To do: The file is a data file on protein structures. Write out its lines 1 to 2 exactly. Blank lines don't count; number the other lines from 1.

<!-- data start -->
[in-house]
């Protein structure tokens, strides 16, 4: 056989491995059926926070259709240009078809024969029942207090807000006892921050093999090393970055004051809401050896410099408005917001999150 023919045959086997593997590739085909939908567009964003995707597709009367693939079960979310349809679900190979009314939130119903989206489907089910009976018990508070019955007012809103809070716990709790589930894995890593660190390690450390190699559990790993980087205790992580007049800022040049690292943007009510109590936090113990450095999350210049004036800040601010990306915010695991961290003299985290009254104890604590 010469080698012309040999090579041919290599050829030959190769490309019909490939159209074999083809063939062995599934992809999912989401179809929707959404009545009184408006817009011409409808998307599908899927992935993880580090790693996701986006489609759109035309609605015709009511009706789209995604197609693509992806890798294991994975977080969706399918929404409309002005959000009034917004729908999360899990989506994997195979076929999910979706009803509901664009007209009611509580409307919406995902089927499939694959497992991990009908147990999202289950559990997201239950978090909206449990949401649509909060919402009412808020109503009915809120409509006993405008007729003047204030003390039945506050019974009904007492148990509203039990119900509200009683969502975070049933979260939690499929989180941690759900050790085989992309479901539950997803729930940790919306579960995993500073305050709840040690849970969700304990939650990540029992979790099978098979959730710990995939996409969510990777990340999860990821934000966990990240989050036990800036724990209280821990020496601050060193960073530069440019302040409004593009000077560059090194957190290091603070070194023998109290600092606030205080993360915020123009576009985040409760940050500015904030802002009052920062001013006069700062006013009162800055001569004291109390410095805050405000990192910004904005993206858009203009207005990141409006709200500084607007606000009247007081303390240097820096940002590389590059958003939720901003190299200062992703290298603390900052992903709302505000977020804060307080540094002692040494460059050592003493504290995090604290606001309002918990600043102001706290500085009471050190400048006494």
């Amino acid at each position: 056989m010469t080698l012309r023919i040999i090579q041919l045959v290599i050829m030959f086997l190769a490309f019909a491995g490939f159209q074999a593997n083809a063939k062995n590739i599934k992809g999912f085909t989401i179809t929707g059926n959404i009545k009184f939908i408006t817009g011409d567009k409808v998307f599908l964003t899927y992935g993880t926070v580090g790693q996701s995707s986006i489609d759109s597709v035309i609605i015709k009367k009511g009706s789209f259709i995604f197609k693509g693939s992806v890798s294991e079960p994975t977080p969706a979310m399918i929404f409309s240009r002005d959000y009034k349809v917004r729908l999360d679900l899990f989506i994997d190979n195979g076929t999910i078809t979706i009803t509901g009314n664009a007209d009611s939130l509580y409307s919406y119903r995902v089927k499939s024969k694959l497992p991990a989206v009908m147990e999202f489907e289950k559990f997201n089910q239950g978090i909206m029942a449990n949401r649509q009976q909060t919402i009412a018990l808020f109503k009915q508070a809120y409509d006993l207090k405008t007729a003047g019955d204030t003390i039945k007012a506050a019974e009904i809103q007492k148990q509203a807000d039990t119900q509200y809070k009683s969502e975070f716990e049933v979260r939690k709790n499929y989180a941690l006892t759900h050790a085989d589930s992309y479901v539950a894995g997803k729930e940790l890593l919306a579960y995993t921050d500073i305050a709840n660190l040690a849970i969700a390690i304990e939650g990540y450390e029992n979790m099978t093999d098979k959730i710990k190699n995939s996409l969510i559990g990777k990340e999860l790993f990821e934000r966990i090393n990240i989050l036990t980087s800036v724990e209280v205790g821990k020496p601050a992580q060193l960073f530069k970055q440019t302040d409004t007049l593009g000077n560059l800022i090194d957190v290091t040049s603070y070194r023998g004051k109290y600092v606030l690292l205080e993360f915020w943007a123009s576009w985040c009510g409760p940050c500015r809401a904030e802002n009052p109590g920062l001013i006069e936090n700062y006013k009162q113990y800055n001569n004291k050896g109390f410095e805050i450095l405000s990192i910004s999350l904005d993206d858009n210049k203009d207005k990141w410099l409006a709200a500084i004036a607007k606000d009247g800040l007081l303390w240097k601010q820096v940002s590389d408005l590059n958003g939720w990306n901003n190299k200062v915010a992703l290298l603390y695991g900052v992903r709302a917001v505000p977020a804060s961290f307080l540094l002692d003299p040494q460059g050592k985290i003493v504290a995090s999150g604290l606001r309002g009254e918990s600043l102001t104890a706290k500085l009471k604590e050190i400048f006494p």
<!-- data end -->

[in-house]
């Protein structure tokens, strides 16, 4: 056989491995059926926070259709240009078809024969029942207090807000006892921050093999090393970055004051809401050896410099408005917001999150 023919045959086997593997590739085909939908567009964003995707597709009367693939079960979310349809679900190979009314939130119903989206489907089910009976018990508070019955007012809103809070716990709790589930894995890593660190390690450390190699559990790993980087205790992580007049800022040049690292943007009510109590936090113990450095999350210049004036800040601010990306915010695991961290003299985290009254104890604590 010469080698012309040999090579041919290599050829030959190769490309019909490939159209074999083809063939062995599934992809999912989401179809929707959404009545009184408006817009011409409808998307599908899927992935993880580090790693996701986006489609759109035309609605015709009511009706789209995604197609693509992806890798294991994975977080969706399918929404409309002005959000009034917004729908999360899990989506994997195979076929999910979706009803509901664009007209009611509580409307919406995902089927499939694959497992991990009908147990999202289950559990997201239950978090909206449990949401649509909060919402009412808020109503009915809120409509006993405008007729003047204030003390039945506050019974009904007492148990509203039990119900509200009683969502975070049933979260939690499929989180941690759900050790085989992309479901539950997803729930940790919306579960995993500073305050709840040690849970969700304990939650990540029992979790099978098979959730710990995939996409969510990777990340999860990821934000966990990240989050036990800036724990209280821990020496601050060193960073530069440019302040409004593009000077560059090194957190290091603070070194023998109290600092606030205080993360915020123009576009985040409760940050500015904030802002009052920062001013006069700062006013009162800055001569004291109390410095805050405000990192910004904005993206858009203009207005990141409006709200500084607007606000009247007081303390240097820096940002590389590059958003939720901003190299200062992703290298603390900052992903709302505000977020804060307080540094002692040494460059050592003493504290995090604290606001309002918990600043102001706290500085009471050190400048006494």